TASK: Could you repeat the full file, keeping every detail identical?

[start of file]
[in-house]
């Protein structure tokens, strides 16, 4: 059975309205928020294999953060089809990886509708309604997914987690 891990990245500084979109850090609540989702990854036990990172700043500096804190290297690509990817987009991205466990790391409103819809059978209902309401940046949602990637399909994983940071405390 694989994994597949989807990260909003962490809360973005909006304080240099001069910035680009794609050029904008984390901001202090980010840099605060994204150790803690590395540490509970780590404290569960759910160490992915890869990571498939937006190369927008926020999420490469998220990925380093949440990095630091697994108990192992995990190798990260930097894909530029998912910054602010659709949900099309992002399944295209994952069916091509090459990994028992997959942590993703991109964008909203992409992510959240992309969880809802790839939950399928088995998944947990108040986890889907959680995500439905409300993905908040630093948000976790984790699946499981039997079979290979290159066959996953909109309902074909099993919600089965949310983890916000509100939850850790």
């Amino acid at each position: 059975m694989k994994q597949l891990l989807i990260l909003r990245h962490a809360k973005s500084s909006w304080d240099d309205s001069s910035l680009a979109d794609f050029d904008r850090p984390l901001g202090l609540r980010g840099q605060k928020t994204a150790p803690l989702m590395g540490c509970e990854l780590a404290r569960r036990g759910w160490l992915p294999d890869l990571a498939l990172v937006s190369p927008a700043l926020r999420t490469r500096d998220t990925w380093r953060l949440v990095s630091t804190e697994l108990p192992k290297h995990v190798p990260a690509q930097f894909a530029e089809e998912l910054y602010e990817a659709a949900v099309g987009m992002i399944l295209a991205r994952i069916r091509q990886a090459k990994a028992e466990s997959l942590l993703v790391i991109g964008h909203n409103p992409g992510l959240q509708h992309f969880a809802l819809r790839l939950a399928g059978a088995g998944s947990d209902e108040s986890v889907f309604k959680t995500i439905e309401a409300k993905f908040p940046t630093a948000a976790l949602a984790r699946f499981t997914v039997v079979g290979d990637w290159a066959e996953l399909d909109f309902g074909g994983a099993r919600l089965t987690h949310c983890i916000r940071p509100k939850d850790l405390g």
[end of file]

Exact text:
[in-house]
């Protein structure tokens, strides 16, 4: 059975309205928020294999953060089809990886509708309604997914987690 891990990245500084979109850090609540989702990854036990990172700043500096804190290297690509990817987009991205466990790391409103819809059978209902309401940046949602990637399909994983940071405390 694989994994597949989807990260909003962490809360973005909006304080240099001069910035680009794609050029904008984390901001202090980010840099605060994204150790803690590395540490509970780590404290569960759910160490992915890869990571498939937006190369927008926020999420490469998220990925380093949440990095630091697994108990192992995990190798990260930097894909530029998912910054602010659709949900099309992002399944295209994952069916091509090459990994028992997959942590993703991109964008909203992409992510959240992309969880809802790839939950399928088995998944947990108040986890889907959680995500439905409300993905908040630093948000976790984790699946499981039997079979290979290159066959996953909109309902074909099993919600089965949310983890916000509100939850850790």
């Amino acid at each position: 059975m694989k994994q597949l891990l989807i990260l909003r990245h962490a809360k973005s500084s909006w304080d240099d309205s001069s910035l680009a979109d794609f050029d904008r850090p984390l901001g202090l609540r980010g840099q605060k928020t994204a150790p803690l989702m590395g540490c509970e990854l780590a404290r569960r036990g759910w160490l992915p294999d890869l990571a498939l990172v937006s190369p927008a700043l926020r999420t490469r500096d998220t990925w380093r953060l949440v990095s630091t804190e697994l108990p192992k290297h995990v190798p990260a690509q930097f894909a530029e089809e998912l910054y602010e990817a659709a949900v099309g987009m992002i399944l295209a991205r994952i069916r091509q990886a090459k990994a028992e466990s997959l942590l993703v790391i991109g964008h909203n409103p992409g992510l959240q509708h992309f969880a809802l819809r790839l939950a399928g059978a088995g998944s947990d209902e108040s986890v889907f309604k959680t995500i439905e309401a409300k993905f908040p940046t630093a948000a976790l949602a984790r699946f499981t997914v039997v079979g290979d990637w290159a066959e996953l399909d909109f309902g074909g994983a099993r919600l089965t987690h949310c983890i916000r940071p509100k939850d850790l405390g």